After finishing his secondary education in a French-speaking school in Ninove, Pol De Mont studied at the minor seminary in Mechelen. He was a passionate flamingant and together with Jan de Block he founded the Flemish circle of pupils The young language friends in May 1874. They published the collection Literary contributions, Our daybreak which consisted of contributions by their members and renowned Flemish writers such as Guido Gezelle, Jan R. Snieders en Servaas Daems. De Mont worked in close collaboration with the West-Flemish students including Zeger Maelfait, Amaat Vyncke and Albrecht Rodenbach. He befriended Albrecht Rodenbach and while studying at the Leuven university he founded Het Pennoen. He was an engaged member of the student society Met Tijd en Vlijt. In 1880 he published the collection Poems, which was granted the Five-yearly State Prize for Flemish Literature. He then started teaching at the athenaeum in Doornik and later on in Antwerp. In 1888 he started the Volkskunde magazine which is still published today. In 1904 he was appointed curator of the Royal Museum of Fine Arts in Antwerp. He was one of the co-founders of the magazine De Vlaamse Gids in 1905. He resigned from curatorship in 1905 after being accused of activism by the press. After that he became chief editor of the Flemish-minded newspaper De Schelde. Among his collaborators were Paul van Ostaijen and Alice Nahon. He published several poetry collections as well as folk tales, fairy tales and biographies on Flemish artists.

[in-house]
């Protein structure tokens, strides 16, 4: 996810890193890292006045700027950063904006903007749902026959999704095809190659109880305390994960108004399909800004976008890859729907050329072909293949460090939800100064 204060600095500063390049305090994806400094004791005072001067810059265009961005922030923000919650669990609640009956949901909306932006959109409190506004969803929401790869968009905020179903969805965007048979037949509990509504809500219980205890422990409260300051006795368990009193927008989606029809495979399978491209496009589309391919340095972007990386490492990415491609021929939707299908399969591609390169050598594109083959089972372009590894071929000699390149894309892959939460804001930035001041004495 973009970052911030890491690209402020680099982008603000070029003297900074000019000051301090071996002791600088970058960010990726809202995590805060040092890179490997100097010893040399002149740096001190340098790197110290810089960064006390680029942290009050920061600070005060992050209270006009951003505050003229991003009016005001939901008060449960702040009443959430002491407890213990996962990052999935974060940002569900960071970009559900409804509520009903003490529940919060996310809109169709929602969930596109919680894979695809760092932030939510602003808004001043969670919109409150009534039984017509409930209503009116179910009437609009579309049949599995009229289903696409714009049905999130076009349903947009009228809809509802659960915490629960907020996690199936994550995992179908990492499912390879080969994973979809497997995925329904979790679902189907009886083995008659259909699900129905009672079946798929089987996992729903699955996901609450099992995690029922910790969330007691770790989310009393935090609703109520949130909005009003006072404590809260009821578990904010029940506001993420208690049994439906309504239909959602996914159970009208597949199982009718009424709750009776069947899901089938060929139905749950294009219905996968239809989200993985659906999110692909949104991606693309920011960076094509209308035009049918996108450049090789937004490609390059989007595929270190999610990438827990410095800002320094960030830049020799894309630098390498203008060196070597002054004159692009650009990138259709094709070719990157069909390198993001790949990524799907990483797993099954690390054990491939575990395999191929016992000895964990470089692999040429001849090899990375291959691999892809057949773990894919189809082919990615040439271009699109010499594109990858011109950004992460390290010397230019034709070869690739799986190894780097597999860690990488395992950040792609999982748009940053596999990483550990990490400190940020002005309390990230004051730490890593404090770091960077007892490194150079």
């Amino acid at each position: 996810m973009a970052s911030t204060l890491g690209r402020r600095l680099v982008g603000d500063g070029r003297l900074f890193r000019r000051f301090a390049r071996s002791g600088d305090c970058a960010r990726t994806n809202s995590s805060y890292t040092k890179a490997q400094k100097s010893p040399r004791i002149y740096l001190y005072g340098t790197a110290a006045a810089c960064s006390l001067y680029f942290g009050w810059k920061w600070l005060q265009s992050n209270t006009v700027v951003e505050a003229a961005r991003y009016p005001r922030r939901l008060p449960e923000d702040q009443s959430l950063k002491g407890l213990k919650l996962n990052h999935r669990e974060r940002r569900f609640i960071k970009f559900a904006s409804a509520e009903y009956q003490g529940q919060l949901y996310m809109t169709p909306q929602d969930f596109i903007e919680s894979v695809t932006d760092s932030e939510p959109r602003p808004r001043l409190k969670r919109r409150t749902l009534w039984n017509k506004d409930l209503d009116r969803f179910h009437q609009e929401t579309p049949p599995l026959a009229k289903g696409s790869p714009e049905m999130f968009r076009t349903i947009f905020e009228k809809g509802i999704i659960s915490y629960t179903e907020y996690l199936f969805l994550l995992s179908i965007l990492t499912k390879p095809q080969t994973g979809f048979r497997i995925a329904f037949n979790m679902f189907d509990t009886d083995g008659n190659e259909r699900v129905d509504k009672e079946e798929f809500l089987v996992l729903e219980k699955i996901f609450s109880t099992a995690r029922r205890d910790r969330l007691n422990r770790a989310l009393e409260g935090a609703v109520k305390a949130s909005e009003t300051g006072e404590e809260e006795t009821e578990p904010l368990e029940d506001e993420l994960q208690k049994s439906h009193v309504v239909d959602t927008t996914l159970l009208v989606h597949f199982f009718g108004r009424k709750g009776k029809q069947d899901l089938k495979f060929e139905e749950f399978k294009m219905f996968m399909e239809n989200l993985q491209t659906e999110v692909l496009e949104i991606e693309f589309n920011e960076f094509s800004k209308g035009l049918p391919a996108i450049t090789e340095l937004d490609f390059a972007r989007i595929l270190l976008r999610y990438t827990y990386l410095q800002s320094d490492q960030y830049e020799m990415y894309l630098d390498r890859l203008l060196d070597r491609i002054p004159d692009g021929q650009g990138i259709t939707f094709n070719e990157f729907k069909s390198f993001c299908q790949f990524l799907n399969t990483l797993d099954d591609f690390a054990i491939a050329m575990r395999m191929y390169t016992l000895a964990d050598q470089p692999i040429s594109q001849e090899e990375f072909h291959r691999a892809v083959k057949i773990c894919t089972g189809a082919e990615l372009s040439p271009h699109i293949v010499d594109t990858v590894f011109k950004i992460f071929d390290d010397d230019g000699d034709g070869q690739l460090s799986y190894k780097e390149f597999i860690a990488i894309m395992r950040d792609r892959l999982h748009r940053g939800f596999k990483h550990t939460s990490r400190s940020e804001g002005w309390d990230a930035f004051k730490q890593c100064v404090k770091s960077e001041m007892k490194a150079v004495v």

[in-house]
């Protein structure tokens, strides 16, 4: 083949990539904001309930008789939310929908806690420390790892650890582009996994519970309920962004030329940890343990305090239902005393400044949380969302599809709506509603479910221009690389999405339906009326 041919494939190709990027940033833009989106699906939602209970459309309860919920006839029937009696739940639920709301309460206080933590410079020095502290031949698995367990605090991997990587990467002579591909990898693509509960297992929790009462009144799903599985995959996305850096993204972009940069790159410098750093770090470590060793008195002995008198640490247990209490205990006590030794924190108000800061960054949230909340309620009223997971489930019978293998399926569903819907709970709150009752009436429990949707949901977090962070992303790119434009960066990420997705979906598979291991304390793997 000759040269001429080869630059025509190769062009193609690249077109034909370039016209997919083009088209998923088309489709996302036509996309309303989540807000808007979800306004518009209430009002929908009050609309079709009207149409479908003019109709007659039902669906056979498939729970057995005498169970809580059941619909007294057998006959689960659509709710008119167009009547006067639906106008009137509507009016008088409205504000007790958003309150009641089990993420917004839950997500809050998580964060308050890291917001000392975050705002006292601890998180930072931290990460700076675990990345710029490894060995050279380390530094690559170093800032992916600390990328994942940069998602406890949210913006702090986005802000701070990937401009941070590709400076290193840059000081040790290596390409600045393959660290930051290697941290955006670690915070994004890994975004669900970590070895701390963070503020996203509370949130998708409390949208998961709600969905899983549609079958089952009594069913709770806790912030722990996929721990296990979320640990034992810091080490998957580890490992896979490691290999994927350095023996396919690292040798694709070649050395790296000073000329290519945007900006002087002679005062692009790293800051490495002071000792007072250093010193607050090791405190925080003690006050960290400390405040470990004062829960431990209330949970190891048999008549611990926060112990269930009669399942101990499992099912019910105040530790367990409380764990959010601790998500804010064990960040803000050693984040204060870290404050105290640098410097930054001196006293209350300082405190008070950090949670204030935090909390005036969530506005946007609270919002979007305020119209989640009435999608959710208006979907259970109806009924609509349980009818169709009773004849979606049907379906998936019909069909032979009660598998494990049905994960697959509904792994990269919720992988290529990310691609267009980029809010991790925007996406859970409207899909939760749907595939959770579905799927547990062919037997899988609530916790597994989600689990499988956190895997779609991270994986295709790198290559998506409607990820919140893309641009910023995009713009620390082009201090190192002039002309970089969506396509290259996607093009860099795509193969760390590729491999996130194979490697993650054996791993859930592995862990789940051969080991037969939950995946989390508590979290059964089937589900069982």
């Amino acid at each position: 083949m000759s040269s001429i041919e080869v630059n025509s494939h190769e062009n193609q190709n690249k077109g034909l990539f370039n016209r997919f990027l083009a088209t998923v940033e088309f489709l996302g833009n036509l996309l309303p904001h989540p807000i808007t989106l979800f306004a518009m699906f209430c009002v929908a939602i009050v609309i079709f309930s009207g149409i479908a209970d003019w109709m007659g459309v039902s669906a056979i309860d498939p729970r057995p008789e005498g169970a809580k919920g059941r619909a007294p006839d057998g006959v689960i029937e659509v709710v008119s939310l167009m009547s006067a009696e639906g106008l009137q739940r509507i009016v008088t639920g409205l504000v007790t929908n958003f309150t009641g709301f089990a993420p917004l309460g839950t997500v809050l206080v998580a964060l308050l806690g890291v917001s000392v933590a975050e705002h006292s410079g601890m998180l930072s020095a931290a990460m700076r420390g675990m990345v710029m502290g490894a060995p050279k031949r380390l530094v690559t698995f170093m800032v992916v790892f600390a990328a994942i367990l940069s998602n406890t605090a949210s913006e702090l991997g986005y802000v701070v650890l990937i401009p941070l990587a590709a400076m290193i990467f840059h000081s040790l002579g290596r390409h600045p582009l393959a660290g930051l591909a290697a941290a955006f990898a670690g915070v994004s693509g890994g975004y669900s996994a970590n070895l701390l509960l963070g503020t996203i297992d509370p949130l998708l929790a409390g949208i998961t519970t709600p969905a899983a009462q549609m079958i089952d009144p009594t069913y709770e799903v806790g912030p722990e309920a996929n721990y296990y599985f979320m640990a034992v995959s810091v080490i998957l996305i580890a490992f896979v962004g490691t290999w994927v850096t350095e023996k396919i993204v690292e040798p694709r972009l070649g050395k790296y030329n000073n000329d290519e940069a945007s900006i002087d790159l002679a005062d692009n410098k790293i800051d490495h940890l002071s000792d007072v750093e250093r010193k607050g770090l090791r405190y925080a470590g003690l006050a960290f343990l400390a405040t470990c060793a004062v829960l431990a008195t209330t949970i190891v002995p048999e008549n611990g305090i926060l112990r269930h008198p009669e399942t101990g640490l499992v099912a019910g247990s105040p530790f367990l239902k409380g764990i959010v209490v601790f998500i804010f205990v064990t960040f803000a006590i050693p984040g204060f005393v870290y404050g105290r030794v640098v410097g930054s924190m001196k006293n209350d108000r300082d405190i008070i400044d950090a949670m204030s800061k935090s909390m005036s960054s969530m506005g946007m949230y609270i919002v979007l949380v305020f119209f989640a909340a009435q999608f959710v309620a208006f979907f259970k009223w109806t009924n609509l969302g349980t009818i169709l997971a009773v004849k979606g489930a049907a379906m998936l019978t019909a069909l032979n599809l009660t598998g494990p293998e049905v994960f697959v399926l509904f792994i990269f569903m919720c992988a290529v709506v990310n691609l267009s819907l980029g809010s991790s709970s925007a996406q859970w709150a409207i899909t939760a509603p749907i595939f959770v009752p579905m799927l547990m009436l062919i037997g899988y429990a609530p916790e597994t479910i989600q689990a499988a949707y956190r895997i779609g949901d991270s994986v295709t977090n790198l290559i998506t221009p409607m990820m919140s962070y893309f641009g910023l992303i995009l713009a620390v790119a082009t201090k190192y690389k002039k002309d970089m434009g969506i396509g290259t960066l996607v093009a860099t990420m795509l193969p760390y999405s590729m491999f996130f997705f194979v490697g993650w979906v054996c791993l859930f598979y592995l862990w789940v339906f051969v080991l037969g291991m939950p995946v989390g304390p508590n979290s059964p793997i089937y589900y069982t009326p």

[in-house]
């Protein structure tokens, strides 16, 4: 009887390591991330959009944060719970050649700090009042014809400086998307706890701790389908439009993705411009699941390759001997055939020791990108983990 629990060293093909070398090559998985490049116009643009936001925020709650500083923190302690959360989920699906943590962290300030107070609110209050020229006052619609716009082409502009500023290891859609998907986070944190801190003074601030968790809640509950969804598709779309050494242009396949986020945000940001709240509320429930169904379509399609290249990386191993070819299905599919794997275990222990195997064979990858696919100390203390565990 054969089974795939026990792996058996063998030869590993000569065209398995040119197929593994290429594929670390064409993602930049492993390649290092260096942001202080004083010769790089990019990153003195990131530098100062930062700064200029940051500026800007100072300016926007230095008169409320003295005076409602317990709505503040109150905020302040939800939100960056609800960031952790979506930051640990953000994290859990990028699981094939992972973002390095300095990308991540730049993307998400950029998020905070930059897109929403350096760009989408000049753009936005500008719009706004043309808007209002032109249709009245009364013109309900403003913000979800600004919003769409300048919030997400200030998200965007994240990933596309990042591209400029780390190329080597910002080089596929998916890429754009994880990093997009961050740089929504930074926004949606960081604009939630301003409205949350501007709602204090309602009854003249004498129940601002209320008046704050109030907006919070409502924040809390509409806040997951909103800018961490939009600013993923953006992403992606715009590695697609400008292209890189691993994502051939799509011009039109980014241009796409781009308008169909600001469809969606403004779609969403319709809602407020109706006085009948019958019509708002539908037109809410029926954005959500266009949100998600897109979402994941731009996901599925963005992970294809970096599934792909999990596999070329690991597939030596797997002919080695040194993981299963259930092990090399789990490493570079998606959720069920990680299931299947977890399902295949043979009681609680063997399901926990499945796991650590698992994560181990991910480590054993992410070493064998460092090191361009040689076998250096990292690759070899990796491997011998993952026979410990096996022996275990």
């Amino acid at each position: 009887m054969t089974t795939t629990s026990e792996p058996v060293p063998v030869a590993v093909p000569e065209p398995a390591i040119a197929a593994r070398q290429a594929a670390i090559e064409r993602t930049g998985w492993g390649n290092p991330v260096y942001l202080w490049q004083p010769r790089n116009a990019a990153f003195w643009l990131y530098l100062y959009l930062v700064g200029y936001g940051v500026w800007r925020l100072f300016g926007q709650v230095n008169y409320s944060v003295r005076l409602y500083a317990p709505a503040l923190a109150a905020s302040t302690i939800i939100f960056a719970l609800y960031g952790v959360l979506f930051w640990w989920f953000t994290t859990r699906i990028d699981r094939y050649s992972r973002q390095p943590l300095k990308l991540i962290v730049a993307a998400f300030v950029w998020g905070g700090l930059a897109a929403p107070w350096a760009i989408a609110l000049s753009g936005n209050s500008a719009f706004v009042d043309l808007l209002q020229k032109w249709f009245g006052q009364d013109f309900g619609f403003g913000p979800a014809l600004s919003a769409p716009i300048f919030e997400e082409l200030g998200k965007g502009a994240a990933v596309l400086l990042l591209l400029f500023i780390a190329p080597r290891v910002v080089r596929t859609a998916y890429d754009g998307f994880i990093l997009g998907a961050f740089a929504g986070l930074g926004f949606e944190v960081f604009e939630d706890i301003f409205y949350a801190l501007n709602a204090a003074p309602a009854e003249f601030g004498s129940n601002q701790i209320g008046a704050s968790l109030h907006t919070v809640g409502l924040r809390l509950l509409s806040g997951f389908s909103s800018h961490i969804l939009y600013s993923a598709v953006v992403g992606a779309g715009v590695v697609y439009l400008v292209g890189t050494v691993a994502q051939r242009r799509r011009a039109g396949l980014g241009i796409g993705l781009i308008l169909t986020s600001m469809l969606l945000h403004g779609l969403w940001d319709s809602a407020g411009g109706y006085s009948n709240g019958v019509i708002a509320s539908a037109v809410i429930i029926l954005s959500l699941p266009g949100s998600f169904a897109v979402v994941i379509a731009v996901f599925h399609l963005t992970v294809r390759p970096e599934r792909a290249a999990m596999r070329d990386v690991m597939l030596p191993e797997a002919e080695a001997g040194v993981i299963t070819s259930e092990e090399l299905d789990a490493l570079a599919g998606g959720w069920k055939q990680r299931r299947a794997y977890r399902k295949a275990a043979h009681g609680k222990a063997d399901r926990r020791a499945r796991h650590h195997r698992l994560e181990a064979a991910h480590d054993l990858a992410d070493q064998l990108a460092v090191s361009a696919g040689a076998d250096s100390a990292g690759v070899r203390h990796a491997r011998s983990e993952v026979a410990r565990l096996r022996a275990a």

Pol De Mont as a young man (Photo Collection Antwerp, Letterenhuis)